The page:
All four of these had moved in obedience to God, and the lesson for us is that we too should be prepared to move. We cannot always expect people to come to us inside the building that we love so much – perhaps we should be more motivated to take what we believe out into the places where the people are, and where they feel comfortable. Our faith needs dynamism – and we must be ready to be moved – as Simeon was – by the Spirit to take our faith where God wants us to go. If Simeon had decided to stay at home on that day, he would have missed the encounter. Fear of missing out – FOMO – is a 21st century phrase but has always been relevant. We must be prepared to go to where God is at work, or we may miss out.
The second attitude in which we find our characters today is one of wonder. To Mary and Joseph, this must have been a simple requirement of their faith that they attend at the temple in Jerusalem to make the required sacrifices. To Simeon, the day may have already been one of anticipation, as he knew that God was moving him to go to the temple for a purpose and believing that one day he would see God’s promised one, must have made almost every day one of excited anticipation. For Anna, the place where she found the greatest joy was where she already was – worshipping God in the temple as she did daily.
The temple that is mentioned in our reading is the one known as the second temple, or Herod’s temple. It was originally rebuilt during and after the time of exile, and the account of this can be found in the book of Ezra. King Herod extended and embellished this temple to such an extent that it appears not to have been completely finished by the time of his death in 4AD, and so it is possible that the outer court – or court of the gentiles – which was the largest part, was not only a busy marketplace, but also possibly still something of a building site. God can be found in the noisy busy places, as well as in stillness, and so it happened on the day in question.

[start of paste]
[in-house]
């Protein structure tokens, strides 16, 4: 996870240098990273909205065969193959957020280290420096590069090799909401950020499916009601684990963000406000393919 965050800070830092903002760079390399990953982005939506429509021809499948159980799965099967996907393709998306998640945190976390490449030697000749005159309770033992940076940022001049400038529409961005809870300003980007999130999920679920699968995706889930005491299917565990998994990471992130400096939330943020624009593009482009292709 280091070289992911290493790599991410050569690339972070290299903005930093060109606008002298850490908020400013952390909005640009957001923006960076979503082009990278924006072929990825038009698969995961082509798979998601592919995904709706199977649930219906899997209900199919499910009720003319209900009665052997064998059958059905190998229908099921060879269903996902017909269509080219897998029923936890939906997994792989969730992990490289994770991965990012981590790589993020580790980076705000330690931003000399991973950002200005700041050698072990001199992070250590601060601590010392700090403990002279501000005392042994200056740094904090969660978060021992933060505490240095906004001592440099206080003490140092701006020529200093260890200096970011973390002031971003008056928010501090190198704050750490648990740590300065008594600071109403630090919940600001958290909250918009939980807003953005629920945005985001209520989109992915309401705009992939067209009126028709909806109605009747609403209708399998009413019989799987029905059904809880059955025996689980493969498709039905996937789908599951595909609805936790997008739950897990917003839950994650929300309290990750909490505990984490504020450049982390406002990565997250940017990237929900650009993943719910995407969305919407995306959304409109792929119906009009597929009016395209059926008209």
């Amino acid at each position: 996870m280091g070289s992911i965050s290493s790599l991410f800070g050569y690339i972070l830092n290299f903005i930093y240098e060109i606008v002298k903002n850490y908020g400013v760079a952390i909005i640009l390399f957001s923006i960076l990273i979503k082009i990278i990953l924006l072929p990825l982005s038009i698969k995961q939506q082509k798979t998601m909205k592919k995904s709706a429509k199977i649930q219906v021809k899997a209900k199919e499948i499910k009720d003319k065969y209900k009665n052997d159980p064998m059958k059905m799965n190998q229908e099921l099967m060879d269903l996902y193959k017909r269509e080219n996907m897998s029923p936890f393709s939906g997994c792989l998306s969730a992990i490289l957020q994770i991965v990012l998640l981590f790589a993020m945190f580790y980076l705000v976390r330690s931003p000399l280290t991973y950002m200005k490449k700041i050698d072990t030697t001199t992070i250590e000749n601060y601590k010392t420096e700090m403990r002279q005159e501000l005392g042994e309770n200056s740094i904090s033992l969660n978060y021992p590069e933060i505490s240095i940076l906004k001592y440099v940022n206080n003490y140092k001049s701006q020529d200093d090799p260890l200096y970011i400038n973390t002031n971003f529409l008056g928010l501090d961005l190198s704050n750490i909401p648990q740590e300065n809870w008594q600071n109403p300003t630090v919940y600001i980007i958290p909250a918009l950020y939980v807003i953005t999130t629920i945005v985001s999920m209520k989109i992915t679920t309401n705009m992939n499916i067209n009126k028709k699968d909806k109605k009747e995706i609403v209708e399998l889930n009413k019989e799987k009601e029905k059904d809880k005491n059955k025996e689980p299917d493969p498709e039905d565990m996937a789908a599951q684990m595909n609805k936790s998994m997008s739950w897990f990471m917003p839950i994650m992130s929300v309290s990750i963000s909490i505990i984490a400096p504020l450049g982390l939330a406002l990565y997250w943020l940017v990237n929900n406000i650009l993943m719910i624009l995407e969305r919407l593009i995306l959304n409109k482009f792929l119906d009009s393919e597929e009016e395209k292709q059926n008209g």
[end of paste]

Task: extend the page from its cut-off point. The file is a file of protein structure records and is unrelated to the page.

Whichever part of the temple this meeting took place in, it would have been full of people busy about their business, and yet in the midst of it all, Simeon and Anna found Mary and Joseph and their baby, and recognised the significance. They were moved initially to praise and wonder, after which Simeon went on to deliver disturbing words of prophecy to Mary, while Anna was moved to worship, and to sharing the good news of what she had seen with everyone she met, just as the shepherds had done on that first Christmas night. We are not told much about the reaction of Mary and Joseph, but just as in the encounter with the shepherds, surely they were inspired to the same sense of wonder by these encounters, and again, as with the visit of the shepherds stored all these things in their hearts, and pondered them.
The attitude of wonder again should strike us, as it struck these four, very different people. Just as we must allow ourselves to be moved by the Spirit as they were, so we must also take with us the sense of wonder that they surely felt. Anna could barely control herself – we are told that she told everyone about the child. Have we perhaps grown a little complacent in our faith? Do we have the excitement that Anna had? Excitement is not exclusively reserved for the young as she shows, and there is nothing more infectious than sharing someone’s enthusiasm. Does our enthusiasm shine out when we leave this place and talk with our friends? How different would the effect be on others, if everyone who was in church on Sundays burst out with renewed enthusiasm and excitement about meeting with God. Something to ponder in our hearts perhaps?